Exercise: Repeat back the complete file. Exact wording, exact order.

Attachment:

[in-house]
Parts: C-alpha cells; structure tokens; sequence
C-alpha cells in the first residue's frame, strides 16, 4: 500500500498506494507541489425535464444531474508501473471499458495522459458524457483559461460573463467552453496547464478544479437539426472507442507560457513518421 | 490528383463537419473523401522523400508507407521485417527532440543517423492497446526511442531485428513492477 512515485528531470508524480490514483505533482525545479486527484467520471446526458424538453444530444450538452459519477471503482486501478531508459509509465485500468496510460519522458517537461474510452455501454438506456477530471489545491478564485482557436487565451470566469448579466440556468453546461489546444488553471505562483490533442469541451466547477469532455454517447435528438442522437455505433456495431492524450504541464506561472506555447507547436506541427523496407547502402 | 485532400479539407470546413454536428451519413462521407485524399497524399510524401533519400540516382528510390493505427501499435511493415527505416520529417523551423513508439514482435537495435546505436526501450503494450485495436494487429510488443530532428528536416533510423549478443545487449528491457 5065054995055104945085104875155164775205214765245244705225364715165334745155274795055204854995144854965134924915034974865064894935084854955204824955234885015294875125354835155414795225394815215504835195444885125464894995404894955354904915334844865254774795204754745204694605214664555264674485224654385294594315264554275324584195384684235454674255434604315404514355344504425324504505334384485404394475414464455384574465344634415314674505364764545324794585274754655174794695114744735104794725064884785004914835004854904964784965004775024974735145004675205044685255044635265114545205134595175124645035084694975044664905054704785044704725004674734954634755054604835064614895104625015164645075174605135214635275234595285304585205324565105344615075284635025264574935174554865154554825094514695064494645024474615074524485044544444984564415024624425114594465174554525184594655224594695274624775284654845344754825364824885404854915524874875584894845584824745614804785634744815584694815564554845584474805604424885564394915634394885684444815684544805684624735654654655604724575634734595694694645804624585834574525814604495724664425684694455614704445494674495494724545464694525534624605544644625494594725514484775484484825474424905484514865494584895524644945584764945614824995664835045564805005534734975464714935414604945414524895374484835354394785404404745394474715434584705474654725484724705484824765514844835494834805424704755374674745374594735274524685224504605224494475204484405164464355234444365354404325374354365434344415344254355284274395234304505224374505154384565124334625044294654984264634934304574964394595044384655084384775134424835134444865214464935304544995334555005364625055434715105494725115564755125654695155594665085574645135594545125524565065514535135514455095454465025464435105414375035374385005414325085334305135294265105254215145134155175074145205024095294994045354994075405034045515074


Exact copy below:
[in-house]
Parts: C-alpha cells; structure tokens; sequence
C-alpha cells in the first residue's frame, strides 16, 4: 500500500498506494507541489425535464444531474508501473471499458495522459458524457483559461460573463467552453496547464478544479437539426472507442507560457513518421 | 490528383463537419473523401522523400508507407521485417527532440543517423492497446526511442531485428513492477 512515485528531470508524480490514483505533482525545479486527484467520471446526458424538453444530444450538452459519477471503482486501478531508459509509465485500468496510460519522458517537461474510452455501454438506456477530471489545491478564485482557436487565451470566469448579466440556468453546461489546444488553471505562483490533442469541451466547477469532455454517447435528438442522437455505433456495431492524450504541464506561472506555447507547436506541427523496407547502402 | 485532400479539407470546413454536428451519413462521407485524399497524399510524401533519400540516382528510390493505427501499435511493415527505416520529417523551423513508439514482435537495435546505436526501450503494450485495436494487429510488443530532428528536416533510423549478443545487449528491457 5065054995055104945085104875155164775205214765245244705225364715165334745155274795055204854995144854965134924915034974865064894935084854955204824955234885015294875125354835155414795225394815215504835195444885125464894995404894955354904915334844865254774795204754745204694605214664555264674485224654385294594315264554275324584195384684235454674255434604315404514355344504425324504505334384485404394475414464455384574465344634415314674505364764545324794585274754655174794695114744735104794725064884785004914835004854904964784965004775024974735145004675205044685255044635265114545205134595175124645035084694975044664905054704785044704725004674734954634755054604835064614895104625015164645075174605135214635275234595285304585205324565105344615075284635025264574935174554865154554825094514695064494645024474615074524485044544444984564415024624425114594465174554525184594655224594695274624775284654845344754825364824885404854915524874875584894845584824745614804785634744815584694815564554845584474805604424885564394915634394885684444815684544805684624735654654655604724575634734595694694645804624585834574525814604495724664425684694455614704445494674495494724545464694525534624605544644625494594725514484775484484825474424905484514865494584895524644945584764945614824995664835045564805005534734975464714935414604945414524895374484835354394785404404745394474715434584705474654725484724705484824765514844835494834805424704755374674745374594735274524685224504605224494475204484405164464355234444365354404325374354365434344415344254355284274395234304505224374505154384565124334625044294654984264634934304574964394595044384655084384775134424835134444865214464935304544995334555005364625055434715105494725115564755125654695155594665085574645135594545125524565065514535135514455095454465025464435105414375035374385005414325085334305135294265105254215145134155175074145205024095294994045354994075405034045515074